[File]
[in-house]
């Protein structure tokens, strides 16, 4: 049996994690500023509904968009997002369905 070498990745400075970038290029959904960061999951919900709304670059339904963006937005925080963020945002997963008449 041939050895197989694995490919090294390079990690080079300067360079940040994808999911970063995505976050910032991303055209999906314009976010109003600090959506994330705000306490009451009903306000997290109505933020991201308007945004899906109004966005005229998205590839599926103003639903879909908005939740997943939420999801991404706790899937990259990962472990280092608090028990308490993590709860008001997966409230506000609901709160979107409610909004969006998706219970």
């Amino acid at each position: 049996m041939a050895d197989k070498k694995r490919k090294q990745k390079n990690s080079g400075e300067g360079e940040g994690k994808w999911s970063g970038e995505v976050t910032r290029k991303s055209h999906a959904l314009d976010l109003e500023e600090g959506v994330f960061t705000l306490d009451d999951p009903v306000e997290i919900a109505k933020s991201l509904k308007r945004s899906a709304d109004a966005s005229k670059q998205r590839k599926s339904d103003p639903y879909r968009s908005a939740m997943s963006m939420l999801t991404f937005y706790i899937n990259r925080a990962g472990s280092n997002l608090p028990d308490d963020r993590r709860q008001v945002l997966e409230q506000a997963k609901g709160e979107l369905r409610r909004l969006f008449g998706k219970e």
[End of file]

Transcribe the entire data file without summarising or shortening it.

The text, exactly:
[in-house]
């Protein structure tokens, strides 16, 4: 049996994690500023509904968009997002369905 070498990745400075970038290029959904960061999951919900709304670059339904963006937005925080963020945002997963008449 041939050895197989694995490919090294390079990690080079300067360079940040994808999911970063995505976050910032991303055209999906314009976010109003600090959506994330705000306490009451009903306000997290109505933020991201308007945004899906109004966005005229998205590839599926103003639903879909908005939740997943939420999801991404706790899937990259990962472990280092608090028990308490993590709860008001997966409230506000609901709160979107409610909004969006998706219970």
């Amino acid at each position: 049996m041939a050895d197989k070498k694995r490919k090294q990745k390079n990690s080079g400075e300067g360079e940040g994690k994808w999911s970063g970038e995505v976050t910032r290029k991303s055209h999906a959904l314009d976010l109003e500023e600090g959506v994330f960061t705000l306490d009451d999951p009903v306000e997290i919900a109505k933020s991201l509904k308007r945004s899906a709304d109004a966005s005229k670059q998205r590839k599926s339904d103003p639903y879909r968009s908005a939740m997943s963006m939420l999801t991404f937005y706790i899937n990259r925080a990962g472990s280092n997002l608090p028990d308490d963020r993590r709860q008001v945002l997966e409230q506000a997963k609901g709160e979107l369905r409610r909004l969006f008449g998706k219970e």